Black History Month
In celebration of Black History Month, the Town of Holly Springs is highlighting a handful of leaders who have helped shape our town into the community it is today.
Information is based on historical notes, newspaper and magazine articles, and verbal recollections. This webpage is not intended to represent the complete, definitive history of African American leaders in Holly Springs. We are thankful for the many leaders – those mentioned on this page and those not mentioned – who have had a deep, positive influence on our community.
The town continues to research and collect Holly Springs history. Do you have stories or photographs you would like to share? Staff would like to record your information for possible future use in building a more comprehensive history of Holly Springs. Please email firstname.lastname@example.org or call (919) 557-2936.
Bernice Lassiter and James Norris
Lassiter and Norris were elected as the Town’s first African American commissioners during the 1970s. Norris became the first African American mayor of Holly Springs when he resigned as commissioner in 1980 to fill the vacated mayoral seat. Lassiter is pictured, left, with Cora Mae Lassiter, who was appointed to the town council in 1981 to fill a vacated seat.
Parrish “Ham” Womble
Womble served nearly three decades as a Holly Springs town board member and for a year as mayor.
Holly Springs was a community of a few hundred residents when Womble joined the town Board of Commissioners in 1981. He served for the next 20 years. In January 2001, the board appointed him as mayor when Gerald Holleman resigned. Womble lost the mayoral election that November but returned as a board member two years afterward and served until 2011.
By 1997, Holly Springs was beginning to build a town parks system, almost from scratch. What is now Hunt Recreation Center was then a former school building serving as a Town Hall annex. Across from the Hunt Center were tobacco fields that appeared slated for subdivision expansion. Womble advocated for buying the 46-acre tract for park land instead. What today is Parrish Womble Park has ball fields, tennis courts, synthetic turf soccer and lacrosse fields, a volleyball court, picnic shelter, and more.
Womble also was instrumental in securing land for Holly Ridge Middle and Elementary schools.
In his professional life, Womble served with the Wake County Sheriff’s Department. He retired with the rank of major in November 1997.
Womble was the first African American female to be elected to serve on the Holly Springs Board of Commissioners. She served from 1975-1977. This photograph shows Womble (second from right) at a reception for candidates running for office. Also pictured are Elizabeth Cofield, Bernice Lassiter and Vasser Sherrill.
In addition to serving on the Holly Springs Board of Commissioners, Byrd was a Board of Adjustment member. He pastored the First Baptist Church of Holly Springs for more than 24 years and also has served as assistant precinct judge during elections. In the photograph, he is at the far right in the back row.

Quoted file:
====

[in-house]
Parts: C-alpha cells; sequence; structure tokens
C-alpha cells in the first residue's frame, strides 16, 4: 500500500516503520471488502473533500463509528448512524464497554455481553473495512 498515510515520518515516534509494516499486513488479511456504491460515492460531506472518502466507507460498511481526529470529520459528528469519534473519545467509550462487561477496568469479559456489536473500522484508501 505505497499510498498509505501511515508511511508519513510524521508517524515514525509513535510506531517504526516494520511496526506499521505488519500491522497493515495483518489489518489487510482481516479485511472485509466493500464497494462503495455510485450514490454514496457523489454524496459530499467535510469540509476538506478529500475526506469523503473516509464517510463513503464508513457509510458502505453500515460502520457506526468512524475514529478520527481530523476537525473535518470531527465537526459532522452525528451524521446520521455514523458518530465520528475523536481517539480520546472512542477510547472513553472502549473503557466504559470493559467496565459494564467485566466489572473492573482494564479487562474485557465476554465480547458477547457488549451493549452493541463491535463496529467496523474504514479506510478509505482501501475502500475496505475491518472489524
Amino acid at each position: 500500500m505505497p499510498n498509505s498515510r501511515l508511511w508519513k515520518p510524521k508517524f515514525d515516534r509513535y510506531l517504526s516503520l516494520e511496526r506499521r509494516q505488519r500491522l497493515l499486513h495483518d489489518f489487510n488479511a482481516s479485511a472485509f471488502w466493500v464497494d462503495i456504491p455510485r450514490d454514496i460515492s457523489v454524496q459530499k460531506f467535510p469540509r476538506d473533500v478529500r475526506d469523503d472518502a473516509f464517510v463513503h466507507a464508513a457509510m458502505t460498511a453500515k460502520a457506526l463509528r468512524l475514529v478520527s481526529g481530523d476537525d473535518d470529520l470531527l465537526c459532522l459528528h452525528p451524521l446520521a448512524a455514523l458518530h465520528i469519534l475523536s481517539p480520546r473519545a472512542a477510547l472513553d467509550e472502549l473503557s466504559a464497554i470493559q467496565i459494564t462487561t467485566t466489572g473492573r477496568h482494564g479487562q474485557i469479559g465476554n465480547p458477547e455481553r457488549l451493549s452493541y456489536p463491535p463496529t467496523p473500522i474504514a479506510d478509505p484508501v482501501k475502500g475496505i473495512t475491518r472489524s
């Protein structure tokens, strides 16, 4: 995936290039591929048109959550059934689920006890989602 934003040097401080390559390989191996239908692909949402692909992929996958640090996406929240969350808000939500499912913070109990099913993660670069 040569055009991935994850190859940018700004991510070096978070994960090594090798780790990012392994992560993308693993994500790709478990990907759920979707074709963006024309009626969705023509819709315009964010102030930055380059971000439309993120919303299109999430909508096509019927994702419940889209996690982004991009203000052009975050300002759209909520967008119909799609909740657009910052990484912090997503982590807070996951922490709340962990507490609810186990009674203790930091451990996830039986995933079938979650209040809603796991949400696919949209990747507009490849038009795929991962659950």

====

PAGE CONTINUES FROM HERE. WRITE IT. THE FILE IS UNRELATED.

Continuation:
Others who served on the town governing body include: Alfred Beckwith, Willie A. Jones, George Kimble, Cora Mae Lassiter, Ken Martin, John McNeil, Edison Perkins, Floyd Turner.
William Earl Hunt
For 14 years William Earl Hunt was principal at Wake Optional School on Stinson Avenue. The school with four classrooms, coal burning heaters and no running water has since been replaced with a brick building that was renovated and now is known as the W.E. Hunt Recreation Center after the beloved man who was committed both to the students he served and to the community itself. Hunt's photograph hangs near the entrance.
Newspaper recollections of his life say he was without a car for a number of years and would either hitch a ride or travel by bus to his family in Raleigh for weekends and then back to Holly Springs where he spent weekdays, first as a teacher and then as a principal at the segregated school.
Hunt started the town’s first 4-H Club and first scout troop.
Dessie Mae Womble
In January, 1981, Jet magazine featured Dessie Mae Womble as the first African American female police chief in North Carolina.
“Womble beat out 25 other applicants for the position, making her the only Black and full-time employee of the small town (approx. 969) and the highest paid at $10,000 yearly.
“‘It feels wonderful, just great,’ says Womble, even though the job is pressure-packed. ‘I really wanted the job and I was qualified.’”
Following the Civil War, about 50 freed men pooled their money to buy land for a church where First Baptist Church stands today on Grigsby Avenue. The African-American men and women who helped build the town before the Civil War stayed and kept the town alive after emancipation.
The half-acre plot of land purchased for the church held a log cabin. A new church building was constructed in the late 1860s and replaced after it burned in a fire. The building then was renovated in 1935 and again in 1952 with added brick veneer and modern amenities.